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Kids aged 5 to 11 can get COVID shots. These Champaign kids were ready

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Chen Tang accompanies his 6-year-old son, Keen Tang, to a COVID-19 vaccine appointment at the I Hotel in Champaign.

CHAMPAIGN – Going maskless in school. Visiting a grandparent in India. Protecting a baby sister.

These are some of the reasons Champaign-Urbana kids got vaccinated against COVID-19 on Wednesday in one of the county’s first clinics for the newly eligible, 5-11 age group.

“Now that I know it doesn’t hurt too much, I’m actually looking forward to the second vaccine,” said Keen Tang, age six. (Keen and other newly-vaccinated children have more to say about their experiences later in this article.)

The U.S. Food and Drug Administration authorized the Pfizer-BioNTech COVID-19 vaccine on Oct. 29 for children between the ages of five and 11.

In the almost two weeks since then, the Champaign-Urbana Public Health District (CUPHD) has vaccinated roughly 1,250 kids. The district itself has held three clinics, including the one on Wednesday. It also provided doses for Urbana School District 116’s clinic on Friday.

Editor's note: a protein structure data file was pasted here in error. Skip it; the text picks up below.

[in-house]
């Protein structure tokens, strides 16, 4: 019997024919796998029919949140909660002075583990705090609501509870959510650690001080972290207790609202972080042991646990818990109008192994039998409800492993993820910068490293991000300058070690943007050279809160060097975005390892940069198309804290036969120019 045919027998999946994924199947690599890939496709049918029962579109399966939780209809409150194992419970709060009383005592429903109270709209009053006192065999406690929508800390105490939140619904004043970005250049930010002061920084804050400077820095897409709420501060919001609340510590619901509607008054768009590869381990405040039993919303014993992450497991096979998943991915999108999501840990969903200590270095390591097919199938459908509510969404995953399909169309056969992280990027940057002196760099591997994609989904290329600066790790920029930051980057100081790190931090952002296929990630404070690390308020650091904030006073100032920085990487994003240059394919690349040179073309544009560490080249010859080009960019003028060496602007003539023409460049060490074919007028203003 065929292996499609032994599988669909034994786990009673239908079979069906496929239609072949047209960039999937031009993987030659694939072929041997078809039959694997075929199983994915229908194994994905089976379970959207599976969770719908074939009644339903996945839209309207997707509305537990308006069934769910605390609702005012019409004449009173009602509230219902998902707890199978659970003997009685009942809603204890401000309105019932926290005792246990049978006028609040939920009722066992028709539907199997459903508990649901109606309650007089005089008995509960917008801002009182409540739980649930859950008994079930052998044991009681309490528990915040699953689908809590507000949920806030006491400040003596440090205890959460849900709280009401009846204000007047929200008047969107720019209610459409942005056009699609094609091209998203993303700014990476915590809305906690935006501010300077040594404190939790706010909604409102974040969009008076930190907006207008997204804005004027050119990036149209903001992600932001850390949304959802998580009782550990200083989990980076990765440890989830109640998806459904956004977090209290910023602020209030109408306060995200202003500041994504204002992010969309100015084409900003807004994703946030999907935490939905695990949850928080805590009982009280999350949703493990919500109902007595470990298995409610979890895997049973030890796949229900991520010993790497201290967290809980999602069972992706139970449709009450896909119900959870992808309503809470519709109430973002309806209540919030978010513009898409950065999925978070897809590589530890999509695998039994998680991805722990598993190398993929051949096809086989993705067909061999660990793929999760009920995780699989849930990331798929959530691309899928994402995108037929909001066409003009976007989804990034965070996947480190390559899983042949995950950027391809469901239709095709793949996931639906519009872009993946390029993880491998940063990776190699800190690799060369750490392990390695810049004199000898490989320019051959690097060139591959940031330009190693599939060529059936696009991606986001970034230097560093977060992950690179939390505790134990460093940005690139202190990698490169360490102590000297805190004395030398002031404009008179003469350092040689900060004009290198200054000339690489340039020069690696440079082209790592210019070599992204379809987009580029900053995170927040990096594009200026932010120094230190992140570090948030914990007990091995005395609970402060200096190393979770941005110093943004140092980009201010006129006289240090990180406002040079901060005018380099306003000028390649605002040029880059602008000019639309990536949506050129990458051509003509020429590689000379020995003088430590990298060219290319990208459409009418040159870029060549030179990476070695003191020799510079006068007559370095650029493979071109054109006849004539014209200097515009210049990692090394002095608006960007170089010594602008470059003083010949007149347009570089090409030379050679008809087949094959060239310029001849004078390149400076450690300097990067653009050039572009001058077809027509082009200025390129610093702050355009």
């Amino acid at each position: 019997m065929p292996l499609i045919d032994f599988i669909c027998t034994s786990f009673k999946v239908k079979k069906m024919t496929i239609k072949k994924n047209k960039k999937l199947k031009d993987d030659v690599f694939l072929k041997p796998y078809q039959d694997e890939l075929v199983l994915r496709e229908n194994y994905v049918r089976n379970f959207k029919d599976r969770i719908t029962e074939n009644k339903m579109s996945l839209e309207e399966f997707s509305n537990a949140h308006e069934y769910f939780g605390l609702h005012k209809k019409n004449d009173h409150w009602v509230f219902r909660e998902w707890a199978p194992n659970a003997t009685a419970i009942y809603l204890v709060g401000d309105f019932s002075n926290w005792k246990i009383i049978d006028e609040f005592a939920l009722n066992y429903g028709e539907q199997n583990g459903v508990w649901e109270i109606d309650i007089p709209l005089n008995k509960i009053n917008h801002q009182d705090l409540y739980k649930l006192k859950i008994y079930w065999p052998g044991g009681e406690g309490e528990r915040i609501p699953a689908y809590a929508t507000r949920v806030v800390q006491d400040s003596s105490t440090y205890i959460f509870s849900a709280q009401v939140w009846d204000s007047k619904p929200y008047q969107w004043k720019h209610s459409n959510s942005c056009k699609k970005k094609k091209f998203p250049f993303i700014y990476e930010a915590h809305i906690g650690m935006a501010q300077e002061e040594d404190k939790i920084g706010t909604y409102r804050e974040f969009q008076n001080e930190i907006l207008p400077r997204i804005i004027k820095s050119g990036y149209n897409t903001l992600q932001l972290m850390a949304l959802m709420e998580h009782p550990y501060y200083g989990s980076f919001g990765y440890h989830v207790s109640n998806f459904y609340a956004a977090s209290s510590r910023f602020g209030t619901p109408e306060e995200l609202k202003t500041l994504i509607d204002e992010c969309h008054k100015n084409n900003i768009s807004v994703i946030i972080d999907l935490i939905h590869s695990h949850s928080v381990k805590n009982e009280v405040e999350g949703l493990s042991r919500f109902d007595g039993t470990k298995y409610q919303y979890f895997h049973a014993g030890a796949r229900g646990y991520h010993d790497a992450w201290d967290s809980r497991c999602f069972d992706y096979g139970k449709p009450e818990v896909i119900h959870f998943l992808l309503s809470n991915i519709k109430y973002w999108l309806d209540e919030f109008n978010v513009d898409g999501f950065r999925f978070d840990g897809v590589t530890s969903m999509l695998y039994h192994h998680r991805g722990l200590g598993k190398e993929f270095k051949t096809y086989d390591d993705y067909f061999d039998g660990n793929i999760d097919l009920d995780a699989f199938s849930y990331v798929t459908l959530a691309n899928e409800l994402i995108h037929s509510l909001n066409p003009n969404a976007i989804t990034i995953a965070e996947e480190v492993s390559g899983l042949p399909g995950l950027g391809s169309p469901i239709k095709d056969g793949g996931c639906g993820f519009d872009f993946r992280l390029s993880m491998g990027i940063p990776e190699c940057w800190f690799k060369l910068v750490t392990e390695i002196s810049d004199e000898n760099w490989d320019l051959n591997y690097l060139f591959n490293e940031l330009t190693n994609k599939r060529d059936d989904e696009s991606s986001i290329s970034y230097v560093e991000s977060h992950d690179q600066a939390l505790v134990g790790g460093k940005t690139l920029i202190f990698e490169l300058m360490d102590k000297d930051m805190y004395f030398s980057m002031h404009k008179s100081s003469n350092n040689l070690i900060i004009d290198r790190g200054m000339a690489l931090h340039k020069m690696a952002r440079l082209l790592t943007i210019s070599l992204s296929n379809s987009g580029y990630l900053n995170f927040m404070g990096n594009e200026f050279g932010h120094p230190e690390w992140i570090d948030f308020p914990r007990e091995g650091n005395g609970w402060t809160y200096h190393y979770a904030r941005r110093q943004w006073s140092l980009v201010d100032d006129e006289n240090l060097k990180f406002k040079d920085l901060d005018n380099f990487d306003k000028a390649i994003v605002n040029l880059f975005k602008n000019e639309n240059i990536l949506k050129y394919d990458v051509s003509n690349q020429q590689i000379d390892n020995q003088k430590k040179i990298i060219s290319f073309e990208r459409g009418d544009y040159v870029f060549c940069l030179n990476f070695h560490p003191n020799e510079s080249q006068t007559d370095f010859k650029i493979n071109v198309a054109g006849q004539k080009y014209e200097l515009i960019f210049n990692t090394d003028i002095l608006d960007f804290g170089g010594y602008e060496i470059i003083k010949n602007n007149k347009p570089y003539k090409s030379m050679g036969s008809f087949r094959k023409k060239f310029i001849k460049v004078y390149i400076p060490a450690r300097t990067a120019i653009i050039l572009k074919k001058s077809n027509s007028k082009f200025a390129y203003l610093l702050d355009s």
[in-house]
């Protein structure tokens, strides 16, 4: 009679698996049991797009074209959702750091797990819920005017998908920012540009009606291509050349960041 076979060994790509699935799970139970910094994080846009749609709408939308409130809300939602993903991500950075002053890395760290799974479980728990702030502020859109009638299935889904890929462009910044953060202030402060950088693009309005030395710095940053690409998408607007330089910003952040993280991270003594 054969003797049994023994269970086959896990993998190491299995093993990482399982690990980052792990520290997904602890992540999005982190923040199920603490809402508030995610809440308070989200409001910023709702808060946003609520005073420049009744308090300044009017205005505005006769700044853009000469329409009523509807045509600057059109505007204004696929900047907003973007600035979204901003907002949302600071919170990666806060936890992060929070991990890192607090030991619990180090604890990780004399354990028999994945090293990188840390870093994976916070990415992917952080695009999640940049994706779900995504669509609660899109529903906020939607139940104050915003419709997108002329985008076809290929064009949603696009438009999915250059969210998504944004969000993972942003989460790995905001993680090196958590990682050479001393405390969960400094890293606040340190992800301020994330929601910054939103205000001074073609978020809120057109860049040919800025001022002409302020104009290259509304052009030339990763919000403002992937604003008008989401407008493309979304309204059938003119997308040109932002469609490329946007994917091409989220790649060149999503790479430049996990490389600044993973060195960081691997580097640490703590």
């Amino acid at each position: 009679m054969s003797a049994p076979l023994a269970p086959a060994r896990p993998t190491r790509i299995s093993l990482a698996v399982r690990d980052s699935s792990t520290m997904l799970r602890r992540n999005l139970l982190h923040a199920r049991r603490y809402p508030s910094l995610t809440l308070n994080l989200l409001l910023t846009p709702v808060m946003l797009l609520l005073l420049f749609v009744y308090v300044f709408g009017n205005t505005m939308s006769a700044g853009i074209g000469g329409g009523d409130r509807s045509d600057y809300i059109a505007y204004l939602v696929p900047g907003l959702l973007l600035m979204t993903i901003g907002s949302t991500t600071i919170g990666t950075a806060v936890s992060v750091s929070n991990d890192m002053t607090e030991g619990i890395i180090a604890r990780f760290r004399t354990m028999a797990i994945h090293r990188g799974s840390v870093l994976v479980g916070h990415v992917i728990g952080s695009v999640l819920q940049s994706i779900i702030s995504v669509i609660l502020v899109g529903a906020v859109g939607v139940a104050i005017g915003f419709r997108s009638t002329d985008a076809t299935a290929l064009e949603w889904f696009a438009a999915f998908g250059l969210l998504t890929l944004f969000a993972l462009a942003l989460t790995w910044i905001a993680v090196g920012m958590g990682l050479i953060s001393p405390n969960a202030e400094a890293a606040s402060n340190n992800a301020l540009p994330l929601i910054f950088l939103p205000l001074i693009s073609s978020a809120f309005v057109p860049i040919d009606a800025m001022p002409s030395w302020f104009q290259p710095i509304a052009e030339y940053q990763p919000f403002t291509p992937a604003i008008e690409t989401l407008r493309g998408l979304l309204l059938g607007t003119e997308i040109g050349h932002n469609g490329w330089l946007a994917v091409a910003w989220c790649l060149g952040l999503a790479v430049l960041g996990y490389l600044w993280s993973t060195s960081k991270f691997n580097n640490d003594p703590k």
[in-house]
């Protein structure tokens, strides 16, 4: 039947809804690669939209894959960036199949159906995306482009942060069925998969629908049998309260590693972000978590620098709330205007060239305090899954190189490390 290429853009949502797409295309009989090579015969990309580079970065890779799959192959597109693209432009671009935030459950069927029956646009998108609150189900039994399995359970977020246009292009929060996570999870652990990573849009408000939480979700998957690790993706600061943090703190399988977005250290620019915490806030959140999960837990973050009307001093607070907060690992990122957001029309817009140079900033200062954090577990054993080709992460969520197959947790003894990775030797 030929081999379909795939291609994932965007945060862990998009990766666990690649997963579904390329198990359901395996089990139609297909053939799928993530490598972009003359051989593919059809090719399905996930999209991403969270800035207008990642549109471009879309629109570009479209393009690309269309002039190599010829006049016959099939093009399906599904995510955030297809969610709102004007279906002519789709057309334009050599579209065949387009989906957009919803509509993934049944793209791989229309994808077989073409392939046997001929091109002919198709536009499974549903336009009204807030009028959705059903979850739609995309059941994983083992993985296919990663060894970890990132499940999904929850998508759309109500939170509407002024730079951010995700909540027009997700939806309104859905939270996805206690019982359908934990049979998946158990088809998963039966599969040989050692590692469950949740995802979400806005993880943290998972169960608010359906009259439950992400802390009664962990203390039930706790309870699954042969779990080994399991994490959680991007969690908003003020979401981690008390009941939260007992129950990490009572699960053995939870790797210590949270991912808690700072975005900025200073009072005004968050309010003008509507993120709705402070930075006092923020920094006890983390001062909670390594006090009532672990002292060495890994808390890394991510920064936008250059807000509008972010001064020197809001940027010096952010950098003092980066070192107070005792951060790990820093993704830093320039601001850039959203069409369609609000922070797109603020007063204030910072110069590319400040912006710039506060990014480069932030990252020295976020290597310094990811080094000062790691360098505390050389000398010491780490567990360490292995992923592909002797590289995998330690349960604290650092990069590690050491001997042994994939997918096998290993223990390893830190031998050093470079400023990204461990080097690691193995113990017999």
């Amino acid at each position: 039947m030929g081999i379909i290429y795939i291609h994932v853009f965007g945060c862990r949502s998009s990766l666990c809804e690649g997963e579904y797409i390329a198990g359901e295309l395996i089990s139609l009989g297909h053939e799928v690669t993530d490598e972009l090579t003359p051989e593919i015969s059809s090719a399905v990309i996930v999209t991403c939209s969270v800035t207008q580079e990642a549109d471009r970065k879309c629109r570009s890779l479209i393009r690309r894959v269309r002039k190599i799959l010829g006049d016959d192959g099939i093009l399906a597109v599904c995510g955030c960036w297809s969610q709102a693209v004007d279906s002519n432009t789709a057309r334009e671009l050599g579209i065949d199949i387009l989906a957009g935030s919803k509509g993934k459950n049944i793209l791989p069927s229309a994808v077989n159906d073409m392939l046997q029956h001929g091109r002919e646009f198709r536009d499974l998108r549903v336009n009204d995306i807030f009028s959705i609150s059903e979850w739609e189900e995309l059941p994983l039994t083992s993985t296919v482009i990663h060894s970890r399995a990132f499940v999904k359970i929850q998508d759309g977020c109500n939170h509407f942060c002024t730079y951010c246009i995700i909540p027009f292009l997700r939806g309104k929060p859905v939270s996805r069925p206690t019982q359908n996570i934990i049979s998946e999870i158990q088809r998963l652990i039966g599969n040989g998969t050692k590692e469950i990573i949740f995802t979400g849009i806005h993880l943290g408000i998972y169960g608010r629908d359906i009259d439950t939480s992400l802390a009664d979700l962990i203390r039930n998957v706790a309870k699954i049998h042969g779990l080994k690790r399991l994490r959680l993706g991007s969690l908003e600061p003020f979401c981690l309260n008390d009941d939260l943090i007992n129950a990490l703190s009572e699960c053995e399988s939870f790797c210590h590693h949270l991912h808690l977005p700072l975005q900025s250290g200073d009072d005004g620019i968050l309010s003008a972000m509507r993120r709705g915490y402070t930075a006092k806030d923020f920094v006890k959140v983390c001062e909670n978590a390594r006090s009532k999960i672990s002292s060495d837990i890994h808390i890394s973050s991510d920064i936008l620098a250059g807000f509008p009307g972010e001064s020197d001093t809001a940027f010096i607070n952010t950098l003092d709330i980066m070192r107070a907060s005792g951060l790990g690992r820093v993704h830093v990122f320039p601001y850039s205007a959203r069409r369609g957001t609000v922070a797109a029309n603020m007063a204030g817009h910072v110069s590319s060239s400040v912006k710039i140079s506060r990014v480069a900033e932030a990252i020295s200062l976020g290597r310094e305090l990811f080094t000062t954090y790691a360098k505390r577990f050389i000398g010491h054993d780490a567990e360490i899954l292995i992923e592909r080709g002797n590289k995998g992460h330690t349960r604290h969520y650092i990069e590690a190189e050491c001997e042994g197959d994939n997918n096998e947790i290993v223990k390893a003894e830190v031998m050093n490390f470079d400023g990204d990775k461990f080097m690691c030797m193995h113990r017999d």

“Those first thousand appointments went really quickly,” said CUPHD Maternal and Child Health Director Brandon Meline.

Limited supply means limited access

Natalie Gentzler, 11, was able to book a same-day vaccine appointment when her family got their booster shots on Wednesday. Emily Hays/Illinois Public Media

Because the demand for doses has been high, the district and other Champaign-Urbana healthcare providers had to restrict shots to those who made appointments ahead of time.

The supply of the low-dose vaccine for 5-to-11 year-olds is still tight — and will likely continue that way for a few weeks, Meline said.

“We were, as a public health agency, able to secure 2,100 doses that first week. That was after a back and forth with the state to explain why I wanted that many,” Meline said.